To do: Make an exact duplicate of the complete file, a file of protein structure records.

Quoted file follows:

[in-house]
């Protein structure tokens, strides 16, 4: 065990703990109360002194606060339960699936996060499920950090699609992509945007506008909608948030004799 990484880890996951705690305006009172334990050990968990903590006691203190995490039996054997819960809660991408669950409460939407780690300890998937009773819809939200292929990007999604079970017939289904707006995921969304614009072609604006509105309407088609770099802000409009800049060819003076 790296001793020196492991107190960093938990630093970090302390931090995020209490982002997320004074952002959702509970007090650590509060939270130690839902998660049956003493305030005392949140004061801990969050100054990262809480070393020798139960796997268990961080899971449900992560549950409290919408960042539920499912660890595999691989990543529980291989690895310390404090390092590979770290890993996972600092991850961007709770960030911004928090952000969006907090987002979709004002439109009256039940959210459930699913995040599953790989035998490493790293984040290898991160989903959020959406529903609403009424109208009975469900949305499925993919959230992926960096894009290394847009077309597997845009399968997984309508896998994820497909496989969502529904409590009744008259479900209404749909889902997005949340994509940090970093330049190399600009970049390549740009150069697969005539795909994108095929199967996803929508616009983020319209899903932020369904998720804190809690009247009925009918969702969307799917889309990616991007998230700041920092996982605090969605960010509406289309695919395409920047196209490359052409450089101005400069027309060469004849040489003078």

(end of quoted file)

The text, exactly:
[in-house]
């Protein structure tokens, strides 16, 4: 065990703990109360002194606060339960699936996060499920950090699609992509945007506008909608948030004799 990484880890996951705690305006009172334990050990968990903590006691203190995490039996054997819960809660991408669950409460939407780690300890998937009773819809939200292929990007999604079970017939289904707006995921969304614009072609604006509105309407088609770099802000409009800049060819003076 790296001793020196492991107190960093938990630093970090302390931090995020209490982002997320004074952002959702509970007090650590509060939270130690839902998660049956003493305030005392949140004061801990969050100054990262809480070393020798139960796997268990961080899971449900992560549950409290919408960042539920499912660890595999691989990543529980291989690895310390404090390092590979770290890993996972600092991850961007709770960030911004928090952000969006907090987002979709004002439109009256039940959210459930699913995040599953790989035998490493790293984040290898991160989903959020959406529903609403009424109208009975469900949305499925993919959230992926960096894009290394847009077309597997845009399968997984309508896998994820497909496989969502529904409590009744008259479900209404749909889902997005949340994509940090970093330049190399600009970049390549740009150069697969005539795909994108095929199967996803929508616009983020319209899903932020369904998720804190809690009247009925009918969702969307799917889309990616991007998230700041920092996982605090969605960010509406289309695919395409920047196209490359052409450089101005400069027309060469004849040489003078």